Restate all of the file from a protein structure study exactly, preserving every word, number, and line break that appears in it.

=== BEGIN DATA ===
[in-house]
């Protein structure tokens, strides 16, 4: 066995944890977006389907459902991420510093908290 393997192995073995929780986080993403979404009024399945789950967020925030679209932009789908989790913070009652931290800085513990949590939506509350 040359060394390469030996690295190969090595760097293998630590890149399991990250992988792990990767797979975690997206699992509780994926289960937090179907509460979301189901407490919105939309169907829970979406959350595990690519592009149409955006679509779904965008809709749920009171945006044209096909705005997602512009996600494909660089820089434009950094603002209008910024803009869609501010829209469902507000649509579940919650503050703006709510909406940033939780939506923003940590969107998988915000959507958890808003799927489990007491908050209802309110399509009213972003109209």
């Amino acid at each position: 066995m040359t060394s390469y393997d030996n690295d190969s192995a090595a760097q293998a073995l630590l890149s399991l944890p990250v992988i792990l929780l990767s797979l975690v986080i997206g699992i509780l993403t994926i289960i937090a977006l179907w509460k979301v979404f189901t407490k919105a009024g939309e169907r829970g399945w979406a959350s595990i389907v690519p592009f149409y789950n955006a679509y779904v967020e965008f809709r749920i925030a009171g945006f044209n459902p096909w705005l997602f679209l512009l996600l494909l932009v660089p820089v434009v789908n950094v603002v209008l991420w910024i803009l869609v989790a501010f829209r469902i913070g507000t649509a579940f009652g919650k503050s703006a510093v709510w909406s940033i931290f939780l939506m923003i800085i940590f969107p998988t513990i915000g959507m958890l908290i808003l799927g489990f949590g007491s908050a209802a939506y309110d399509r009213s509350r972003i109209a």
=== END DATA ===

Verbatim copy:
[in-house]
């Protein structure tokens, strides 16, 4: 066995944890977006389907459902991420510093908290 393997192995073995929780986080993403979404009024399945789950967020925030679209932009789908989790913070009652931290800085513990949590939506509350 040359060394390469030996690295190969090595760097293998630590890149399991990250992988792990990767797979975690997206699992509780994926289960937090179907509460979301189901407490919105939309169907829970979406959350595990690519592009149409955006679509779904965008809709749920009171945006044209096909705005997602512009996600494909660089820089434009950094603002209008910024803009869609501010829209469902507000649509579940919650503050703006709510909406940033939780939506923003940590969107998988915000959507958890808003799927489990007491908050209802309110399509009213972003109209």
């Amino acid at each position: 066995m040359t060394s390469y393997d030996n690295d190969s192995a090595a760097q293998a073995l630590l890149s399991l944890p990250v992988i792990l929780l990767s797979l975690v986080i997206g699992i509780l993403t994926i289960i937090a977006l179907w509460k979301v979404f189901t407490k919105a009024g939309e169907r829970g399945w979406a959350s595990i389907v690519p592009f149409y789950n955006a679509y779904v967020e965008f809709r749920i925030a009171g945006f044209n459902p096909w705005l997602f679209l512009l996600l494909l932009v660089p820089v434009v789908n950094v603002v209008l991420w910024i803009l869609v989790a501010f829209r469902i913070g507000t649509a579940f009652g919650k503050s703006a510093v709510w909406s940033i931290f939780l939506m923003i800085i940590f969107p998988t513990i915000g959507m958890l908290i808003l799927g489990f949590g007491s908050a209802a939506y309110d399509r009213s509350r972003i109209a």